• Note: Entering into the storage agreement includes the duty to pay a "storage fee" which can be no higher than the space rent. This duty is not triggered until the 45-day letter is sent. Presumably you will use a good storage agreement that requires, among other things, compliance with all applicable park rules and state, federal and local laws and ordinances, including a duty to maintain the space. On- site destruction of the home is NOT maintaining the space. Depending upon the home's age, on site destruction could be a violation of certain environmental laws, due to potentially hazardous material used in construction. In fact, since there is a risk that the representative will not comply with the storage agreement - based on his threat of destruction - you may want to consider - only upon the advice of your attorney - to restrict his unsupervised access to the home. Destruction of the home would not only take it off the tax rolls in violation of Oregon property tax law, but it would prevent you, as the landlord, from selling the home upon failure of the representative to meet his obligations. Remember, in addition to the tax collector, you have a vested interest in seeing the home sold for recoupment any sums due (arguably including attorney fees) incurred during the abandonment process.
  • Since the abandonment law requires that the landlord has a duty of safe keeping pending completion of the abandonment process, it is my belief[1] that this entitles the landlord to secure the home (e.g. with a new lock) so that heirs and others cannot enter and remove personal property.
  • A storage agreement entitles the representative to store the personal property on the space during the term of the agreement, but does not entitle anyone to occupy the personal property.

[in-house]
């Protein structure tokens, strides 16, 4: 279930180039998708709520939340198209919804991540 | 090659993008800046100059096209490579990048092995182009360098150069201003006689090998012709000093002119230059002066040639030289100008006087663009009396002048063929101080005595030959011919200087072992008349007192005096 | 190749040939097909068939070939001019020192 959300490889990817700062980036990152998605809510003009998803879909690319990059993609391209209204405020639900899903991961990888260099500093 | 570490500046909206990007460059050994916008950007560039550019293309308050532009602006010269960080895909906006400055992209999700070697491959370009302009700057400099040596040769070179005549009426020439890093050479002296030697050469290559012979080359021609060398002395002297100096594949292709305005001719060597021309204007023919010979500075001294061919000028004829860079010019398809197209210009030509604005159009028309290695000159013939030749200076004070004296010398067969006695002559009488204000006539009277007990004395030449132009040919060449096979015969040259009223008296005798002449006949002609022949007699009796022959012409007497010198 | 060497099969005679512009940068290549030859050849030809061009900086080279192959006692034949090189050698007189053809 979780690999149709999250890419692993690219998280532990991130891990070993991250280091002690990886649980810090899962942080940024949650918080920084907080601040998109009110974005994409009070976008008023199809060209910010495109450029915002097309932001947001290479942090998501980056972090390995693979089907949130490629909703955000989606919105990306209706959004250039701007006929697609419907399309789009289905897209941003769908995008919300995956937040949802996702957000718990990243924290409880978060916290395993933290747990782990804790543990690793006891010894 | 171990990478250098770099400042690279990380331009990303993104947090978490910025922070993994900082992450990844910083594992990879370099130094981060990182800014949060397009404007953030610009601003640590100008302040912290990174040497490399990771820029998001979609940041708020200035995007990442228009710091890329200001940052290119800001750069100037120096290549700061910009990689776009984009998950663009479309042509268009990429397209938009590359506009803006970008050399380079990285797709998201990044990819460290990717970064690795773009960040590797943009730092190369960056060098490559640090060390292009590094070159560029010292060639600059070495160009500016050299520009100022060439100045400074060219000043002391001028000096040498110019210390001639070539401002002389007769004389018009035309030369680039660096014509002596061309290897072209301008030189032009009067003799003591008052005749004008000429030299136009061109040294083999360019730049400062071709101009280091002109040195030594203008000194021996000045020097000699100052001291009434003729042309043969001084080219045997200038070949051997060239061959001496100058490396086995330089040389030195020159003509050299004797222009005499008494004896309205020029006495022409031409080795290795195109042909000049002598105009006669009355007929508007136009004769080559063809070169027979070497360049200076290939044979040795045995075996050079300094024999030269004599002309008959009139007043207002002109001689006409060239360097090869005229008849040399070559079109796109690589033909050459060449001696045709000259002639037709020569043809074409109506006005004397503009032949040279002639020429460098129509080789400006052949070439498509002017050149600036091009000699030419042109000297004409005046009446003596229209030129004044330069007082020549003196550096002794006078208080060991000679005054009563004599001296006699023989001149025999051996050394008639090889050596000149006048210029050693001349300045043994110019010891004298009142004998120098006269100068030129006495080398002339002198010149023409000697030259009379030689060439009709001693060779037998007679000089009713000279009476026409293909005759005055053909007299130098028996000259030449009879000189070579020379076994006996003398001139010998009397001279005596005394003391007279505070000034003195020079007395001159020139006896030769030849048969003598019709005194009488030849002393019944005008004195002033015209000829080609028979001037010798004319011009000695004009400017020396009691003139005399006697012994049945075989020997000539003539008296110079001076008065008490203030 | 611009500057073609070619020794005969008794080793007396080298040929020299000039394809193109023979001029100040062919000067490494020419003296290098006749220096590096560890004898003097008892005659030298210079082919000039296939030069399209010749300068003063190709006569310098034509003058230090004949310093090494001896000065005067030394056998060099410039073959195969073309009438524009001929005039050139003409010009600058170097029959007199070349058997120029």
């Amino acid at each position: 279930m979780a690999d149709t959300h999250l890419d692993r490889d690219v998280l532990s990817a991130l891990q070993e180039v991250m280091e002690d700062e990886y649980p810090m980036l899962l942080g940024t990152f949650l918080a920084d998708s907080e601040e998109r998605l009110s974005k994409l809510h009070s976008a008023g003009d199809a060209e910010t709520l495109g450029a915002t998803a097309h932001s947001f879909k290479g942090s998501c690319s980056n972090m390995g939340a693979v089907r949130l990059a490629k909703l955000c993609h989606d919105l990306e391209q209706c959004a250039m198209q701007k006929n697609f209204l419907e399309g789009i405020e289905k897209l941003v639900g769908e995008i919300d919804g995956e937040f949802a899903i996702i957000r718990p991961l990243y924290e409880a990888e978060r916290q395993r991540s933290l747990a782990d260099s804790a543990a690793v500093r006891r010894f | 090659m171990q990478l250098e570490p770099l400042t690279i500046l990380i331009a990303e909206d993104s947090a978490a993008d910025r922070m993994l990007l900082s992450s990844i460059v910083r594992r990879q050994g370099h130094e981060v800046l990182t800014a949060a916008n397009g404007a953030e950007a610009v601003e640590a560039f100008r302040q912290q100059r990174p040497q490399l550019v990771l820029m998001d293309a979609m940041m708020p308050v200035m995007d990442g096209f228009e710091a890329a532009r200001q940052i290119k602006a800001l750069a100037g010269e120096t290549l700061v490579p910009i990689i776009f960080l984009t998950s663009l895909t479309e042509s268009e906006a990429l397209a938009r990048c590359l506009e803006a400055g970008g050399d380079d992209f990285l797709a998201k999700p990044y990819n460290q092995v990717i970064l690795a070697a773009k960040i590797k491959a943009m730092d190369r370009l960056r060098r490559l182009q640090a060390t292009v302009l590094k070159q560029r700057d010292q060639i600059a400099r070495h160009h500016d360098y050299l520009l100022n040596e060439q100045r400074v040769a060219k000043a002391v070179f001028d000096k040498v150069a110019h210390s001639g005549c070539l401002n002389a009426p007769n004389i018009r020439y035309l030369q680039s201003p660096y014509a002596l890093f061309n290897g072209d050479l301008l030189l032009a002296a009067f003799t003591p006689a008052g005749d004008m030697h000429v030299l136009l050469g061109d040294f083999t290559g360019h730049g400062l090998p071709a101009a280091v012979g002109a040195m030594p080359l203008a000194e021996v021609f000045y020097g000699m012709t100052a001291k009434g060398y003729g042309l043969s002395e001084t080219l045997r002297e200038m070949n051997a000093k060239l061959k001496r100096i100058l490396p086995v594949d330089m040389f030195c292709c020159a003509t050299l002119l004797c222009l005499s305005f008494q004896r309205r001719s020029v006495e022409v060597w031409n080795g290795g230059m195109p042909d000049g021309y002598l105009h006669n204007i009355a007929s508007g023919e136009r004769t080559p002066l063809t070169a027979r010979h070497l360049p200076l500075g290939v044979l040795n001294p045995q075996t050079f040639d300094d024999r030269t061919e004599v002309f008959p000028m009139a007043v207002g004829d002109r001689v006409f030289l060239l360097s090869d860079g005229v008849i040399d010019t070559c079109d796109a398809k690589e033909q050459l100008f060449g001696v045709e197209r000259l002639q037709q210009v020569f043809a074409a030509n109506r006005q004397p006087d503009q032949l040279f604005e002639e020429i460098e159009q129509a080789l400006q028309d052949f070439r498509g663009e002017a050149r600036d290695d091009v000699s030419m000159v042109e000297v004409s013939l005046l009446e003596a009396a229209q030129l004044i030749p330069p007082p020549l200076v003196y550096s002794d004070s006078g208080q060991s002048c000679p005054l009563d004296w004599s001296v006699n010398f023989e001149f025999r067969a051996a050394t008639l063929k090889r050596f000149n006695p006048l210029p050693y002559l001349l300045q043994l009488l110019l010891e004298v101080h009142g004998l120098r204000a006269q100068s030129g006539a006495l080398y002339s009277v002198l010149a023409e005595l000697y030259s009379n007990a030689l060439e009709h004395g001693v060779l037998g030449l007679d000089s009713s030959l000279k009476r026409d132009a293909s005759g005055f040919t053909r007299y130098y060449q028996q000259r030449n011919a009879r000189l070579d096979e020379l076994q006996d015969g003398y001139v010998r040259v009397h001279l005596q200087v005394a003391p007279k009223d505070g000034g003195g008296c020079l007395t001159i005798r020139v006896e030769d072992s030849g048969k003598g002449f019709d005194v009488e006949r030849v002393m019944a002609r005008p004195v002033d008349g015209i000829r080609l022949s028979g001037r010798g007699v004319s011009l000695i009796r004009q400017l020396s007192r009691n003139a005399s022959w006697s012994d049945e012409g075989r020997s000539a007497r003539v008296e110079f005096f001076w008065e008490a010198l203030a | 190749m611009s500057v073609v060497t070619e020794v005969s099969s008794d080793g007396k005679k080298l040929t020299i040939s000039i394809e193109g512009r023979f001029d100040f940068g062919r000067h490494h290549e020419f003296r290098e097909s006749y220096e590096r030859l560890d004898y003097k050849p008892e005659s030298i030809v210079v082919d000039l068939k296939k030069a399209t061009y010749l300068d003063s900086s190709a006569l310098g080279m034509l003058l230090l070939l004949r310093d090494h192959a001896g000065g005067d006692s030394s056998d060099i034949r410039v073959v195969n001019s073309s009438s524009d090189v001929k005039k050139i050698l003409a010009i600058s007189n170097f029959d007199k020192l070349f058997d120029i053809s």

• If such an agreement is entered into, the landlord may not enter a similar agreement with a lienholder (if any) until the agreement with the representative ends.
  • If the representative requests that a landlord enter into a storage agreement and there is a lienholder, also, you should review subsections (19)(c) to (e) and (g)(C) of ORS 90.675, which describes the rights and responsibilities of a lienholder with regard to the storage agreement.
  • During the term of the Storage Agreement, the representative has the right to remove or sell the property, including a sale to a purchaser or a transfer to an heir who wishes to leave the property on the space and become a tenant. However, this prospective tenant is subject to the same statutory requirement, including landlord qualification and approval, as found in ORS 90.680 (linked here). The landlord also may condition approval for occupancy upon payment of all unpaid storage charges and maintenance costs.
  • If the representative violates the storage agreement, the landlord may terminate it by giving at least 30 days' written notice to them stating facts sufficient to notify them of the reason for the termination. Unless the representative or person corrects the violation within the notice period, the Storage Agreement terminates as provided and the landlord may sell or dispose of the property without further notice to the representative.





  • Upon the failure of a representative to enter into a storage agreement or upon termination of an agreement, unless the parties otherwise agree or the representative has sold or removed the home, the landlord may sell or dispose of it pursuant to sale provisions of ORS 90.675 without further notice to the representative.





So, in summary, the abandonment statute - which is quite lengthy and somewhat difficult to follow - applies in this case, and with proper guidance, you should be able to successfully deal with the representative.


[1] I'm not rendering a "legal opinion" in this Answer - PCQ